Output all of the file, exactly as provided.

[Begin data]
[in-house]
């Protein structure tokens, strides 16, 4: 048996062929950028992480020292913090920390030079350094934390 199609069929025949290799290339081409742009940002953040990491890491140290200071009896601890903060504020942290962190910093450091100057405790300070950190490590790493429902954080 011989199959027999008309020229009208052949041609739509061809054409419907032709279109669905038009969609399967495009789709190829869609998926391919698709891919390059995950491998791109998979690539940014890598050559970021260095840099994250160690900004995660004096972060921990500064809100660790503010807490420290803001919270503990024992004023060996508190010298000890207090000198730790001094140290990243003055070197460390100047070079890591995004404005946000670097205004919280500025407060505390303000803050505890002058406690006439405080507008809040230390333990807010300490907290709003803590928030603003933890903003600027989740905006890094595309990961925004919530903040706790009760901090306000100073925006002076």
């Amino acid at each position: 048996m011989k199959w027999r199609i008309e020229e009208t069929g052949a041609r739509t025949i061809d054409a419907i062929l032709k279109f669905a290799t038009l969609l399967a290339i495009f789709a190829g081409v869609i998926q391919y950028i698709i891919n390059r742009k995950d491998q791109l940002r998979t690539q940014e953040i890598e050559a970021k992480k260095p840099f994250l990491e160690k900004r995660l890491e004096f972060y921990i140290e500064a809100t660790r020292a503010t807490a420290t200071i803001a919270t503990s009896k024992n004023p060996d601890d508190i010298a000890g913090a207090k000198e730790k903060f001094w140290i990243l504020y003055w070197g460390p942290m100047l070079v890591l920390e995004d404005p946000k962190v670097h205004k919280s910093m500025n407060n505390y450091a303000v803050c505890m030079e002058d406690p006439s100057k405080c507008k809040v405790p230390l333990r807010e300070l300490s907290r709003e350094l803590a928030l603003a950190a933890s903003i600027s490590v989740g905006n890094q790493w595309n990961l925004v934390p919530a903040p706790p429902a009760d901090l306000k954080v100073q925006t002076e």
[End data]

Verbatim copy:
[in-house]
């Protein structure tokens, strides 16, 4: 048996062929950028992480020292913090920390030079350094934390 199609069929025949290799290339081409742009940002953040990491890491140290200071009896601890903060504020942290962190910093450091100057405790300070950190490590790493429902954080 011989199959027999008309020229009208052949041609739509061809054409419907032709279109669905038009969609399967495009789709190829869609998926391919698709891919390059995950491998791109998979690539940014890598050559970021260095840099994250160690900004995660004096972060921990500064809100660790503010807490420290803001919270503990024992004023060996508190010298000890207090000198730790001094140290990243003055070197460390100047070079890591995004404005946000670097205004919280500025407060505390303000803050505890002058406690006439405080507008809040230390333990807010300490907290709003803590928030603003933890903003600027989740905006890094595309990961925004919530903040706790009760901090306000100073925006002076």
């Amino acid at each position: 048996m011989k199959w027999r199609i008309e020229e009208t069929g052949a041609r739509t025949i061809d054409a419907i062929l032709k279109f669905a290799t038009l969609l399967a290339i495009f789709a190829g081409v869609i998926q391919y950028i698709i891919n390059r742009k995950d491998q791109l940002r998979t690539q940014e953040i890598e050559a970021k992480k260095p840099f994250l990491e160690k900004r995660l890491e004096f972060y921990i140290e500064a809100t660790r020292a503010t807490a420290t200071i803001a919270t503990s009896k024992n004023p060996d601890d508190i010298a000890g913090a207090k000198e730790k903060f001094w140290i990243l504020y003055w070197g460390p942290m100047l070079v890591l920390e995004d404005p946000k962190v670097h205004k919280s910093m500025n407060n505390y450091a303000v803050c505890m030079e002058d406690p006439s100057k405080c507008k809040v405790p230390l333990r807010e300070l300490s907290r709003e350094l803590a928030l603003a950190a933890s903003i600027s490590v989740g905006n890094q790493w595309n990961l925004v934390p919530a903040p706790p429902a009760d901090l306000k954080v100073q925006t002076e």